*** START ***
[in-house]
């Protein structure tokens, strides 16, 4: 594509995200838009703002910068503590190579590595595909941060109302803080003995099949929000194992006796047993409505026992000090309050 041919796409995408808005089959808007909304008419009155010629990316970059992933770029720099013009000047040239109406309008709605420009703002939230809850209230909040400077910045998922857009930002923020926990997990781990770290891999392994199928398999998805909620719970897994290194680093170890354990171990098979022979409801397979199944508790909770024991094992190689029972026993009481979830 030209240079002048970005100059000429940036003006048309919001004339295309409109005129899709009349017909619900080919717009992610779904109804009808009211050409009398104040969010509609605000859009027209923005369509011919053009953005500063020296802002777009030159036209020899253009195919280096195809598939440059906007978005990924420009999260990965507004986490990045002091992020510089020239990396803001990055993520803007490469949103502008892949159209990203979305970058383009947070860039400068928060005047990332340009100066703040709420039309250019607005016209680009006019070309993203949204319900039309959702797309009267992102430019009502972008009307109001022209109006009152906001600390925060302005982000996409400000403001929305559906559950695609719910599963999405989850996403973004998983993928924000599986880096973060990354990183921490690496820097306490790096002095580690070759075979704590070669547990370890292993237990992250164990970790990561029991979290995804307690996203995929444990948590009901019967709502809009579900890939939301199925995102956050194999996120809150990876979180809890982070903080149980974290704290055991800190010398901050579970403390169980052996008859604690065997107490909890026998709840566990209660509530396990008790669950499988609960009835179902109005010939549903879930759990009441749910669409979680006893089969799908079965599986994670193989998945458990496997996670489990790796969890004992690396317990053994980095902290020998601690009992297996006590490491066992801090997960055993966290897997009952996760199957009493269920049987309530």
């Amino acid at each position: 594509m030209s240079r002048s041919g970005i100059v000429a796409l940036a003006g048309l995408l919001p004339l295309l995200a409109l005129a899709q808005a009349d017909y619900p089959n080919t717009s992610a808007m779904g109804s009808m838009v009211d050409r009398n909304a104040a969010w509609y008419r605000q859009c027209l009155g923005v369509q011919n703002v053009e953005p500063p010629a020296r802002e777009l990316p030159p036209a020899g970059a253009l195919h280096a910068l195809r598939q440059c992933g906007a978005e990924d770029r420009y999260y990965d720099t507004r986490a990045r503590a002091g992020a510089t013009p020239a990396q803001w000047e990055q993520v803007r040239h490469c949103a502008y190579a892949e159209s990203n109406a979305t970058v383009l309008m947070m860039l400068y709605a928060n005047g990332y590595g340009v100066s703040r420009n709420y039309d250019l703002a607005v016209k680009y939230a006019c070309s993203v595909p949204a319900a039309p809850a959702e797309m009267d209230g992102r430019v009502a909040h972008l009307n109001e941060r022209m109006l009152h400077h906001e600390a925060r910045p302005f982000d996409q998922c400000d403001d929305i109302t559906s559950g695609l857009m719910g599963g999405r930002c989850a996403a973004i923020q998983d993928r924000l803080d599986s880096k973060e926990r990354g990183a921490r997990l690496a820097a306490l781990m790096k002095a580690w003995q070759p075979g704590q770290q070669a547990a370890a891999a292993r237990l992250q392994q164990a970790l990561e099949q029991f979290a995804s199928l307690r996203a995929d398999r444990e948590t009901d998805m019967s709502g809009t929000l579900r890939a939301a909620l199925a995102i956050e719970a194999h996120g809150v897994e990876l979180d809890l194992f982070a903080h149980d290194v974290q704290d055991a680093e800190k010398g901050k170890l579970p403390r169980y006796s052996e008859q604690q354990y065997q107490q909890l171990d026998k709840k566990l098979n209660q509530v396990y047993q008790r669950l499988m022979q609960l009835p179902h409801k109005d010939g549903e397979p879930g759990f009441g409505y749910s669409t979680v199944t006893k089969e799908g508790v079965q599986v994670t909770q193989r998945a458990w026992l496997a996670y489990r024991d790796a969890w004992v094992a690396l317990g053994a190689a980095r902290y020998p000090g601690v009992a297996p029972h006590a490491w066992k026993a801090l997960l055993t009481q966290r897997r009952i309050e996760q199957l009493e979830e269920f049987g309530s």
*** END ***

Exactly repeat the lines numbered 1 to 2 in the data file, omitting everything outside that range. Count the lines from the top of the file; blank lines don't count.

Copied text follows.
[in-house]
């Protein structure tokens, strides 16, 4: 594509995200838009703002910068503590190579590595595909941060109302803080003995099949929000194992006796047993409505026992000090309050 041919796409995408808005089959808007909304008419009155010629990316970059992933770029720099013009000047040239109406309008709605420009703002939230809850209230909040400077910045998922857009930002923020926990997990781990770290891999392994199928398999998805909620719970897994290194680093170890354990171990098979022979409801397979199944508790909770024991094992190689029972026993009481979830 030209240079002048970005100059000429940036003006048309919001004339295309409109005129899709009349017909619900080919717009992610779904109804009808009211050409009398104040969010509609605000859009027209923005369509011919053009953005500063020296802002777009030159036209020899253009195919280096195809598939440059906007978005990924420009999260990965507004986490990045002091992020510089020239990396803001990055993520803007490469949103502008892949159209990203979305970058383009947070860039400068928060005047990332340009100066703040709420039309250019607005016209680009006019070309993203949204319900039309959702797309009267992102430019009502972008009307109001022209109006009152906001600390925060302005982000996409400000403001929305559906559950695609719910599963999405989850996403973004998983993928924000599986880096973060990354990183921490690496820097306490790096002095580690070759075979704590070669547990370890292993237990992250164990970790990561029991979290995804307690996203995929444990948590009901019967709502809009579900890939939301199925995102956050194999996120809150990876979180809890982070903080149980974290704290055991800190010398901050579970403390169980052996008859604690065997107490909890026998709840566990209660509530396990008790669950499988609960009835179902109005010939549903879930759990009441749910669409979680006893089969799908079965599986994670193989998945458990496997996670489990790796969890004992690396317990053994980095902290020998601690009992297996006590490491066992801090997960055993966290897997009952996760199957009493269920049987309530």